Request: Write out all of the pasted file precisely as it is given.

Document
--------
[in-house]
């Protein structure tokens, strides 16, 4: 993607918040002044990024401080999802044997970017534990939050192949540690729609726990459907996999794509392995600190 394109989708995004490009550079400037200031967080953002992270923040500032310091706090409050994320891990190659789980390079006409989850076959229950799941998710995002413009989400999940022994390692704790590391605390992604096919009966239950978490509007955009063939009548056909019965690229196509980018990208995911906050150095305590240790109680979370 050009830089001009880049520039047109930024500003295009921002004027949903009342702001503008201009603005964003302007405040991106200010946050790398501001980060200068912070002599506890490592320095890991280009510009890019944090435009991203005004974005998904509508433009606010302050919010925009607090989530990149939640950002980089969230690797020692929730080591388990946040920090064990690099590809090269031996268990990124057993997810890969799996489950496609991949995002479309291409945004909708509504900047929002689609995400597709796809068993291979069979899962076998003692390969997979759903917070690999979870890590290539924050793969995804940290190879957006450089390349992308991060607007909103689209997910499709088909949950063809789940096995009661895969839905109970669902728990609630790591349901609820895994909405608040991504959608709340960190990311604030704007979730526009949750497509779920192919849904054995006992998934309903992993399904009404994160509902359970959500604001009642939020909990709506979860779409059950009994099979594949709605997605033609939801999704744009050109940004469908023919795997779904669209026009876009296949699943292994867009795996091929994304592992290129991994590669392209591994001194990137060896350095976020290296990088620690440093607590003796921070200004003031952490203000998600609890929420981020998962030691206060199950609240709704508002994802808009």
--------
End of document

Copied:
[in-house]
């Protein structure tokens, strides 16, 4: 993607918040002044990024401080999802044997970017534990939050192949540690729609726990459907996999794509392995600190 394109989708995004490009550079400037200031967080953002992270923040500032310091706090409050994320891990190659789980390079006409989850076959229950799941998710995002413009989400999940022994390692704790590391605390992604096919009966239950978490509007955009063939009548056909019965690229196509980018990208995911906050150095305590240790109680979370 050009830089001009880049520039047109930024500003295009921002004027949903009342702001503008201009603005964003302007405040991106200010946050790398501001980060200068912070002599506890490592320095890991280009510009890019944090435009991203005004974005998904509508433009606010302050919010925009607090989530990149939640950002980089969230690797020692929730080591388990946040920090064990690099590809090269031996268990990124057993997810890969799996489950496609991949995002479309291409945004909708509504900047929002689609995400597709796809068993291979069979899962076998003692390969997979759903917070690999979870890590290539924050793969995804940290190879957006450089390349992308991060607007909103689209997910499709088909949950063809789940096995009661895969839905109970669902728990609630790591349901609820895994909405608040991504959608709340960190990311604030704007979730526009949750497509779920192919849904054995006992998934309903992993399904009404994160509902359970959500604001009642939020909990709506979860779409059950009994099979594949709605997605033609939801999704744009050109940004469908023919795997779904669209026009876009296949699943292994867009795996091929994304592992290129991994590669392209591994001194990137060896350095976020290296990088620690440093607590003796921070200004003031952490203000998600609890929420981020998962030691206060199950609240709704508002994802808009």